Having caved to West Virginia Sen. Joe Manchin’s demand that they strip the forthcoming federal budget of the Clean Electricity Performance Program (CEPP), its biggest provision to combat climate change, congressional Democrats are scrambling to come up with new ways to meet President Biden’s target of cutting greenhouse gas emissions in half by 2030.
Sticking by that emissions pledge, which Biden made in April, is widely seen as an important step toward forging global agreement at the U.N. Climate Change Conference in Glasgow, Scotland, next month. Without it, the U.S. may find itself less able to coax other nations into more aggressively cutting their own emissions that cause global warming, and doing so without the CEPP will be no easy task.
Sen. Tina Smith, D-Minn., who helped devise the program, said Monday that she’d spoken to Biden about the difficulties posed by heading to Glasgow without the CEPP in place.
“He told me last week he just didn’t think he could get there on the clean electricity program,” Smith told CNN. “But rolling back the CEPP — which is a foundation of the president’s action plan — that’s a huge concession. The question on my mind is what are we going to do instead?”
With their hand forced by Manchin, congressional climate change policy leaders have already begun working on another way of meeting Biden’s target, and experts and activists say it’s technically possible.
“If the CEPP were to be abandoned, President Biden and Congressional Democrats must deliver bold NEW investments in other climate priorities to close the emissions gap and meet the President’s international climate goals in the coming days and weeks as the U.N climate negotiations near,” the Sierra Club said in a statement on Saturday. “Such new investments could include historic moves to reduce industrial emissions, advancing rooftop and community solar, increased tax credits to expedite the clean energy transition, grants for states to slash climate pollution, investments in building electrification, and robust new funding for enforcement of the National Environmental Policy Act and the Clean Air Act.”
With the notable exceptions of action on industrial emissions and grants to states for reducing emissions, those policies are already in the legislation. They could, however, get a lot more funding. Smith said on Monday that the Senate is considering increasing the amount of money in a clean energy tax credit package. The CEPP was supposed to cost $150 billion over 10 years, so some of that money could be redirected to other programs — aside from the fact that Manchin and fellow centrist Democrat Sen. Kyrsten Sinema of Arizona forced Biden to scale back his total spending proposal, which includes other causes such as expanding access to child care, from $3.5 trillion over 10 years to $1.9 trillion.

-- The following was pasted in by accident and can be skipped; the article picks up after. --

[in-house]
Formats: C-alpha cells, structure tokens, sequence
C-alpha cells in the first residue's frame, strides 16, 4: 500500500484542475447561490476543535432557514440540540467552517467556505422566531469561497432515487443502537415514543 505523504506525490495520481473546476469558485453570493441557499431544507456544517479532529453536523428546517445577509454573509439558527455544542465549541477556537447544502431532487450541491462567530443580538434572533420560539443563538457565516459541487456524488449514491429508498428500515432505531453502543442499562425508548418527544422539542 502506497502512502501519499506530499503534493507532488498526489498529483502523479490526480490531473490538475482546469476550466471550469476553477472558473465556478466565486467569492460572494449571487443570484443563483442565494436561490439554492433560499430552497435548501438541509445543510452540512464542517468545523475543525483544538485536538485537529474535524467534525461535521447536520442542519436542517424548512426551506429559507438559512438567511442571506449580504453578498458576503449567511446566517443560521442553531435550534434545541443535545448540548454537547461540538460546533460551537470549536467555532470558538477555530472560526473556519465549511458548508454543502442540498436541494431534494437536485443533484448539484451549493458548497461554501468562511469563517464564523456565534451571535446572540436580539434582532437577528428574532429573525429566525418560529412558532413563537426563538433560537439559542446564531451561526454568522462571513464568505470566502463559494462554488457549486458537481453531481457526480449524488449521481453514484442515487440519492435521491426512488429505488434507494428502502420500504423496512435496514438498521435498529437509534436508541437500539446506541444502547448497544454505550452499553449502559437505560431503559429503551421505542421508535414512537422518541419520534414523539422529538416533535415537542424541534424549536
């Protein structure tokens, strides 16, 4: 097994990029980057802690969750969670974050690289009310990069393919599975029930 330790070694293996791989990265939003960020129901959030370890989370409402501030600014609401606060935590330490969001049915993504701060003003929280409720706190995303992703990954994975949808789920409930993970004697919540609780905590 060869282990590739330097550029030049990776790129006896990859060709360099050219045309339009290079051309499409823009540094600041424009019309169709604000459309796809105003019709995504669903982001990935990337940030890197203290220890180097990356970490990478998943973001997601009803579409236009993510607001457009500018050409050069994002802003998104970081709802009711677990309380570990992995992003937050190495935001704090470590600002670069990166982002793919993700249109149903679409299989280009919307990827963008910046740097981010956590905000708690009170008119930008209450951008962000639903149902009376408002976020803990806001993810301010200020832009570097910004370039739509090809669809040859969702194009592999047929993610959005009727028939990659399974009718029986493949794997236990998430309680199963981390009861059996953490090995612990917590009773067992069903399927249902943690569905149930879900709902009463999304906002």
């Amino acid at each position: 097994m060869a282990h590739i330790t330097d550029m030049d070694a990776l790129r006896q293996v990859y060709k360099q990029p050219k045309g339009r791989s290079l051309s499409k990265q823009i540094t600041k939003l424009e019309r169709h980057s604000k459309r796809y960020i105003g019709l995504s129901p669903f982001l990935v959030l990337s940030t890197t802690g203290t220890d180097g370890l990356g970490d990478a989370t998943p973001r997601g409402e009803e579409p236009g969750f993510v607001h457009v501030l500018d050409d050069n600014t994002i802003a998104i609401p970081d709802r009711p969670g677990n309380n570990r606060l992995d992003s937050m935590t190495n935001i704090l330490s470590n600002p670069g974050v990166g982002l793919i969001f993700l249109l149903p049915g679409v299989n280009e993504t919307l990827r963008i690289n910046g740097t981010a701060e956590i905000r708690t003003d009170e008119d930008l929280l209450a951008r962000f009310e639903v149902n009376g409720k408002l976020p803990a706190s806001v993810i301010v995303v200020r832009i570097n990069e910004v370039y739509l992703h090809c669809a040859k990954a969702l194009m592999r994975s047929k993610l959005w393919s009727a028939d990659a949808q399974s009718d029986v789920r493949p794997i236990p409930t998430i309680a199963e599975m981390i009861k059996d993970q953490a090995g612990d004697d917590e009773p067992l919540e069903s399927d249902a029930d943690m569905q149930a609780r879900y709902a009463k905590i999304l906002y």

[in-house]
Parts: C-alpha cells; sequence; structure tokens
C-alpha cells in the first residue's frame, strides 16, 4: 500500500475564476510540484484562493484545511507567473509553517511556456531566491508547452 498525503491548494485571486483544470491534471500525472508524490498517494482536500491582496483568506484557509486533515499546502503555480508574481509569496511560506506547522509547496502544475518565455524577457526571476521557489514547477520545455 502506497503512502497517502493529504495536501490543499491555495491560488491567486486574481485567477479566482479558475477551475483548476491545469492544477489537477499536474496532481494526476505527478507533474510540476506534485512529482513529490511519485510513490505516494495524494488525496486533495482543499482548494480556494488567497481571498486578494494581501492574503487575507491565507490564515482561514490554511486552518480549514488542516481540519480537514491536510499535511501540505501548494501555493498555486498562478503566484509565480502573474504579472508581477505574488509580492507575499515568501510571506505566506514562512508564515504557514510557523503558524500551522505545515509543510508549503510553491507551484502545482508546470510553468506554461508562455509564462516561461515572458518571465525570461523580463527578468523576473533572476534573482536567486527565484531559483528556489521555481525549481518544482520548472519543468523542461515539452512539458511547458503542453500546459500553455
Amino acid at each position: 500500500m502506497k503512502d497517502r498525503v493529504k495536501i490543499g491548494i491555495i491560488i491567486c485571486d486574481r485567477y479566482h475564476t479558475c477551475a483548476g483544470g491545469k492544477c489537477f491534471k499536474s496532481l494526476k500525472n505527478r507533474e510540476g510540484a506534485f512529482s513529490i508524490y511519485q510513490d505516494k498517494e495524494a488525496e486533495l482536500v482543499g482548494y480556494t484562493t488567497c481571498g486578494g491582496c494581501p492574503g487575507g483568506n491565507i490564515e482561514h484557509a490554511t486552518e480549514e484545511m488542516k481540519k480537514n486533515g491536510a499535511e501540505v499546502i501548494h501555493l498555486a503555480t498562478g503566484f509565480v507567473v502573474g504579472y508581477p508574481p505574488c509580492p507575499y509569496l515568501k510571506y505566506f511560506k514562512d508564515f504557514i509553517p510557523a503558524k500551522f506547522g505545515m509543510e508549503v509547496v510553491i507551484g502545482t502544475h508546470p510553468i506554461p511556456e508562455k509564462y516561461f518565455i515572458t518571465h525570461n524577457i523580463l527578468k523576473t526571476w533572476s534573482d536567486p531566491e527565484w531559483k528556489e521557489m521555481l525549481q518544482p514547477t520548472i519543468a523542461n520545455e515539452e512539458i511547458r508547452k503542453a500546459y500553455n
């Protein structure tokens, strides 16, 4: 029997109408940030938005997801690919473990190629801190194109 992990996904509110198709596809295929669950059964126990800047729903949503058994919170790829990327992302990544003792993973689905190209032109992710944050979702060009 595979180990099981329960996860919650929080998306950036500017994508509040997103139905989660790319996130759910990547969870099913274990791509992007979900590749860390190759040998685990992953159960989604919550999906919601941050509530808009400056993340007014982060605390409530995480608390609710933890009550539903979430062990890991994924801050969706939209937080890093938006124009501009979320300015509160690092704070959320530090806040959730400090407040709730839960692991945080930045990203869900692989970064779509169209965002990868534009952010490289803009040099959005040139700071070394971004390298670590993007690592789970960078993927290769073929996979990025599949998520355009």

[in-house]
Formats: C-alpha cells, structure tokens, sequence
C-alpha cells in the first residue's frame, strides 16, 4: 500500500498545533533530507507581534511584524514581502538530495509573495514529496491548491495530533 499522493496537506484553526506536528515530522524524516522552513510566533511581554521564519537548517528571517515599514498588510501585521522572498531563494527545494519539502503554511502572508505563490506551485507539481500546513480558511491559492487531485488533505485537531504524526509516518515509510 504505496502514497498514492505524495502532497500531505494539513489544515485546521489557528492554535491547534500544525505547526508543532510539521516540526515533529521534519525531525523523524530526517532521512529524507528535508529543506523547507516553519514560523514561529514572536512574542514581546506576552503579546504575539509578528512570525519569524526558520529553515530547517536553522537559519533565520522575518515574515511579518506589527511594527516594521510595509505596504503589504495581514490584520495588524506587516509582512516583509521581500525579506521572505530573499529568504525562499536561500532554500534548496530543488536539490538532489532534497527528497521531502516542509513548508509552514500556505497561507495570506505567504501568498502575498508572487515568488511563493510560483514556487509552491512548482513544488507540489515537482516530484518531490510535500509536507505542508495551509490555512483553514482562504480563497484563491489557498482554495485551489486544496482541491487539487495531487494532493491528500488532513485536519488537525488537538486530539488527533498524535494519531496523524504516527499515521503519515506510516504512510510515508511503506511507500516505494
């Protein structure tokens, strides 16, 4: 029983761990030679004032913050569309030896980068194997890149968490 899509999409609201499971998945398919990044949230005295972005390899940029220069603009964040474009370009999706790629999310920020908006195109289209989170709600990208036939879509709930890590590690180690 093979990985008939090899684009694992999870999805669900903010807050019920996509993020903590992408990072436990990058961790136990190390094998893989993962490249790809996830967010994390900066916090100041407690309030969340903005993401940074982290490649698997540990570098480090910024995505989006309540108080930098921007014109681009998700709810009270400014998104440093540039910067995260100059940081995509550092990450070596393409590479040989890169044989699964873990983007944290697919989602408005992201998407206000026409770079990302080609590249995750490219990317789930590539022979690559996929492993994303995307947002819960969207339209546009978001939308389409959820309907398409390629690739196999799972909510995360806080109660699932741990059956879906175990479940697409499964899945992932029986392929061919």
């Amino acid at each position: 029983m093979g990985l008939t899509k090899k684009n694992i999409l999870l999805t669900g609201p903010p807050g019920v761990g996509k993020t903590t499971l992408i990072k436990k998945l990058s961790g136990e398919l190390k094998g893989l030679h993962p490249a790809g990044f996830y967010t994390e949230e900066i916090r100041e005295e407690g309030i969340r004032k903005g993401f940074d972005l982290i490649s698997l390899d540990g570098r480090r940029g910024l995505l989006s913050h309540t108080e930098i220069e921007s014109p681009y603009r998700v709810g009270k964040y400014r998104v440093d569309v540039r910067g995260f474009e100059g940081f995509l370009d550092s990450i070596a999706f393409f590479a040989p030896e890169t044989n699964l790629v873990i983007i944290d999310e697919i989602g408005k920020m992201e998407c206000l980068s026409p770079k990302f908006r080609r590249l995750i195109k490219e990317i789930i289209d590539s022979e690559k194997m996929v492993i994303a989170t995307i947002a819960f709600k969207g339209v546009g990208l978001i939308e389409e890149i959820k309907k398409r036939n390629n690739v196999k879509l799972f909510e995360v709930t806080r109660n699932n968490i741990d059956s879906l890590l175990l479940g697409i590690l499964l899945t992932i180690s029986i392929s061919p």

Industrial emissions — for example, the large carbon footprint of cement production because it requires heating materials to very high temperatures — have a tendency to be overlooked, and Biden’s budget does not contain major provisions for addressing them. The Sierra Club put out an analysis Wednesday afternoon calling for a revised budget bill to subsidize the adoption of new, low-carbon technologies at energy-intensive factories like those making cement and steel. The group cites a 2019 Center for American Progress report finding that every $10 billion invested in reducing industrial emissions will save 30 million metric tons of carbon per year, which is equal to 0.5 percent of current U.S. emissions.
“There are multiple paths to our 2030 target,” Julie McNamara, deputy policy director with the Climate & Energy program at the Union of Concerned Scientists, told Yahoo News. But, she added, “this is a narrow path and we need everything to go right.”
Losing the clean energy program makes cutting emissions so much harder because it was the only measure aimed squarely at reducing the main cause of climate change: the burning of fossil fuels. The program would have set a benchmark for utilities of increasing the clean energy share of their portfolio, and rewarded those that outperformed the standard and penalized those that fell short.